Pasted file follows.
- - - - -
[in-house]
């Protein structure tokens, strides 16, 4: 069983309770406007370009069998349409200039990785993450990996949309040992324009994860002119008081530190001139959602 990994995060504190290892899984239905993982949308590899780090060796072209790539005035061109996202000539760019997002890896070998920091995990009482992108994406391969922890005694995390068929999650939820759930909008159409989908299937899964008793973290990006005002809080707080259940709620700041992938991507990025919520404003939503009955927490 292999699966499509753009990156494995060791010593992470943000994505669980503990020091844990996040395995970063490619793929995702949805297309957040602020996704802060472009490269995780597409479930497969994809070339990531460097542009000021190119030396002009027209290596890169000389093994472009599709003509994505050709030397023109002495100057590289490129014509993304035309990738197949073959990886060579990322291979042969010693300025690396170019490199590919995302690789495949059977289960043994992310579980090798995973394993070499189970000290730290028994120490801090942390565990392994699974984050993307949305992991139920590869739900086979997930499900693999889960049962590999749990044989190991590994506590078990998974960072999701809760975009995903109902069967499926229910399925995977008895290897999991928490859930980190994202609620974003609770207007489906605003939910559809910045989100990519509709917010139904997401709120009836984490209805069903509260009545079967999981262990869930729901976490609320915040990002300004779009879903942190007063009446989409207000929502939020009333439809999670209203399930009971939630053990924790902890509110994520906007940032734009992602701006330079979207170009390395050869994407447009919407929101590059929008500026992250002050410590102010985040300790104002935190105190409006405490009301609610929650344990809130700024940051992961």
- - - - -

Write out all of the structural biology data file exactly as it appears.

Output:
[in-house]
């Protein structure tokens, strides 16, 4: 069983309770406007370009069998349409200039990785993450990996949309040992324009994860002119008081530190001139959602 990994995060504190290892899984239905993982949308590899780090060796072209790539005035061109996202000539760019997002890896070998920091995990009482992108994406391969922890005694995390068929999650939820759930909008159409989908299937899964008793973290990006005002809080707080259940709620700041992938991507990025919520404003939503009955927490 292999699966499509753009990156494995060791010593992470943000994505669980503990020091844990996040395995970063490619793929995702949805297309957040602020996704802060472009490269995780597409479930497969994809070339990531460097542009000021190119030396002009027209290596890169000389093994472009599709003509994505050709030397023109002495100057590289490129014509993304035309990738197949073959990886060579990322291979042969010693300025690396170019490199590919995302690789495949059977289960043994992310579980090798995973394993070499189970000290730290028994120490801090942390565990392994699974984050993307949305992991139920590869739900086979997930499900693999889960049962590999749990044989190991590994506590078990998974960072999701809760975009995903109902069967499926229910399925995977008895290897999991928490859930980190994202609620974003609770207007489906605003939910559809910045989100990519509709917010139904997401709120009836984490209805069903509260009545079967999981262990869930729901976490609320915040990002300004779009879903942190007063009446989409207000929502939020009333439809999670209203399930009971939630053990924790902890509110994520906007940032734009992602701006330079979207170009390395050869994407447009919407929101590059929008500026992250002050410590102010985040300790104002935190105190409006405490009301609610929650344990809130700024940051992961």